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Butterflies on Captiva

Southwest Florida is the shelling capital of the world, and while there are so many types of shells to love, there is one that sparks my interest and flies with my heart — butterflies.

You may have noticed Conquina shells before — they litter the Captiva beaches and are often purple or pink in color. But if you take a closer look, you’ll find that many of them are still attached together. This is because they are very tiny clams, connected at the hinge. This gives them that beautiful butterfly look. There are a ton of colors to collect, and they are my favorite hidden gem on Captiva Island.

Innsider Tip: Stay silent by the surf, and you will hear these shells wash ashore. They help provide the tinkling sound as the waves wash the shells ashore — millions of little pieces of shells making music with the ocean!

Crouching on Captiva, you’ll find more than 250 species of shells, but if you’re not as lucky as me to have a local shell-educated friend, ‘Tween Waters, Captiva Island and Sanibel Island boast a variety of local experts willing to take guests on shelling expeditions in search of knowledge and the perfect souvenir (for a small fee of course).

With an abundance of shells to chose from, you’ll be sure to go home with a souvenir or two when you visit the beaches at ‘Tween Waters. PRO TIP: Don’t forget a container to keep your shells in as you search, so that these butterflies aren’t crushed or disconnected when you bring them home!

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Stroll Along: Relaxed Shelling On Captiva Island

My husband, Eric and I both enjoy shelling. He is more industrious about it then I am and he finds many of the best shells, too. I was raised in Florida and shelling in my book is a strolling pastime. Many people prefer to walk briskly or long distance for good health, but it’s also true that you will miss some beautiful shells along the way. Sometimes it’s good to stroll…
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BeachbirdsshellsThe private beach at ‘Tween Waters Inn is one of the best places in the world to shell. Really, it’s truly a world-class beach and renowned. The beach setting on Captiva Island when we were shelling together was quiet and the beach was peaceful. The island coastline runs beside the famous, Gulf of Mexico. This is one of those places loved for many good reasons, and that includes because the water on the west coast of Florida is usually calmer and warmer than in other places.
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Along the shoreline, gentle waves roll in and roll out bringing sand and shells to the surface 24/7. The new shells are wet and glisten in the sun after they are washed up. When just moments before, they were tumbling on the sandy bottom underwater and safely out of sight. Ask around the resort when high tides and low tides are expected so you can get into the rhythm of the Gulf and pick up timing tips.
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Shelling enthusiasts often find the very best shells in the shallow water ankle deep from the shore. Some like my husband, gently mine for the shells in the sand with a bucket or a shovel-full at a time. Digging in the sand is a way of locating the shells that are temporarily covered up between tides that pull and deposit more and less sand on the beach on a regular basis. When we finds great ones but they are alive, we always toss them back. There are plenty more uninhabited ones ready for collection.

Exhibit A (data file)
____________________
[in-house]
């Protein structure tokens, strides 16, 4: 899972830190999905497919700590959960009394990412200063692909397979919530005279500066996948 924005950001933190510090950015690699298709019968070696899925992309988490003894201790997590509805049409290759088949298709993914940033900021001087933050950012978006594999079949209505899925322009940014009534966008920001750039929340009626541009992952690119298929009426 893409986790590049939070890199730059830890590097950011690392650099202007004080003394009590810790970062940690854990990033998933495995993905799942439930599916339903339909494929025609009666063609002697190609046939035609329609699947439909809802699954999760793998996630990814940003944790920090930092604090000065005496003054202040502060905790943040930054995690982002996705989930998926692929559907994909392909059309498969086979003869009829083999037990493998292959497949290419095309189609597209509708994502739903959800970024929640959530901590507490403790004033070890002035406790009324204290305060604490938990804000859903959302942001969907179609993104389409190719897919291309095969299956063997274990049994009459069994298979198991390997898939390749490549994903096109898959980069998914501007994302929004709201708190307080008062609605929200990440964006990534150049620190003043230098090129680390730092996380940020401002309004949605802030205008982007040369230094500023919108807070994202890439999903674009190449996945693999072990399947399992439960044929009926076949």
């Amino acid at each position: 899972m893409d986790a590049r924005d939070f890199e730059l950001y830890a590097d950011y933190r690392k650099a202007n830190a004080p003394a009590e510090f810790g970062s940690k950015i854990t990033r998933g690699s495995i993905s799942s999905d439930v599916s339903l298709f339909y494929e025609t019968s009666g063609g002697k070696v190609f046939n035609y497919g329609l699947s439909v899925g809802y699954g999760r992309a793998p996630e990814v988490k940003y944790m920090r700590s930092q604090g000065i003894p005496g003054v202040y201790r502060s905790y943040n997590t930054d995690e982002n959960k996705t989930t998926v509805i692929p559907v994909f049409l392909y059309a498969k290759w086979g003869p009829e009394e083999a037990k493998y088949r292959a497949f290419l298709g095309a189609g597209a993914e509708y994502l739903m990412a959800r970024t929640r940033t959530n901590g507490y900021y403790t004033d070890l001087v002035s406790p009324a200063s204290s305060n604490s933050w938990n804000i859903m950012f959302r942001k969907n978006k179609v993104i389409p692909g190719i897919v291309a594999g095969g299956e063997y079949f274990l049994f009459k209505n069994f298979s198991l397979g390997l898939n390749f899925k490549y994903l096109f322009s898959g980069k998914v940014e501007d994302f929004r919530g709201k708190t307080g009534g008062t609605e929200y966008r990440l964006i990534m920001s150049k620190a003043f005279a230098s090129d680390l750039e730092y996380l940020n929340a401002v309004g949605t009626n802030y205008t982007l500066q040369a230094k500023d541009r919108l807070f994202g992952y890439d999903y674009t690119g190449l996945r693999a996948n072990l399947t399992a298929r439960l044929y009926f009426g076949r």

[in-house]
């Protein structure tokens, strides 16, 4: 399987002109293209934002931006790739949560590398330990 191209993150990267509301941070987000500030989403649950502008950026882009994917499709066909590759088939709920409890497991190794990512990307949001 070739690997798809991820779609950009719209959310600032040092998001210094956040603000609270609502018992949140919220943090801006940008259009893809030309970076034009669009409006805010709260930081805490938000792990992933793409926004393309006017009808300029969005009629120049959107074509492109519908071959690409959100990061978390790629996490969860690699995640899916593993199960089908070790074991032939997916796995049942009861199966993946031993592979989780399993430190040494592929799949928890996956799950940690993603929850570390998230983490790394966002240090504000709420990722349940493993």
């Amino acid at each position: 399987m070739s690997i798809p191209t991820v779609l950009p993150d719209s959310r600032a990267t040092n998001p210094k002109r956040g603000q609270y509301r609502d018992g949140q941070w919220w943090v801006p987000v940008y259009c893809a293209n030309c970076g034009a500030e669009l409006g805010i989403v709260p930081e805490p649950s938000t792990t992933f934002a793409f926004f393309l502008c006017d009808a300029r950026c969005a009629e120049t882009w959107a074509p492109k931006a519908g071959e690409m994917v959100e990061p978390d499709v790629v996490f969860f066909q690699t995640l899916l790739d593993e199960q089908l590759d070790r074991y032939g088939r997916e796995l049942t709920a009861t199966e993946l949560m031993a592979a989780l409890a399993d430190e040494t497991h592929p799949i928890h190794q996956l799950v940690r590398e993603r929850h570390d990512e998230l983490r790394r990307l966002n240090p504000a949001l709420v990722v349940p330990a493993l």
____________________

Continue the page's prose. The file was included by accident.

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As I stroll along, I spend my energy gazing over the shells in the wet sand. I’m looking for pops of color that attract my attention. I always keep an eye on the water’s edge, where some shells come and go as soon as one wave arrives and the next wave leaves. Higher up on the shore I also check out the shells that are paler, often broken, and sometimes bleached by the sun. It’s surprising how many good things I find among the seemingly forgotten ones, too.
It you find yourself on a spontaneous shelling adventure without a container for your shells, use your shirttail in the front to hold what you find. I travel with bandanas and have used them to hold a sack of shells to carry home many times. Avid shellers use fine mesh bags with strings. Some of the littlest shells are perfect but small, and a joy to collect in tiny jar. Mesh shelling bags will let you rinse off the shells in the surf without risking a wave rolling in and carrying away your find. It happens, especially when you have too many in your hand at one time and want to rinse them.
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Shelling always gives me time to pause and ponder all kinds of good things and to simply ‘om-out’ from everyone and everything else around. I get some sunshine, plus a little exercise walking in the sand, strolling the shore, and a good stretch when I’m bending over or “stooping” to pick up the shells. When you sit down to relax, take a few minutes to sort your shells. This is how you get an idea of what can be found, the ones you like the most, and which ones you must leave behind.
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Trust me! No sheller can carry them all home every time. Anyway, it’s always nice to leave some around for the next sheller that comes along. Most importantly, use the time to enjoy!
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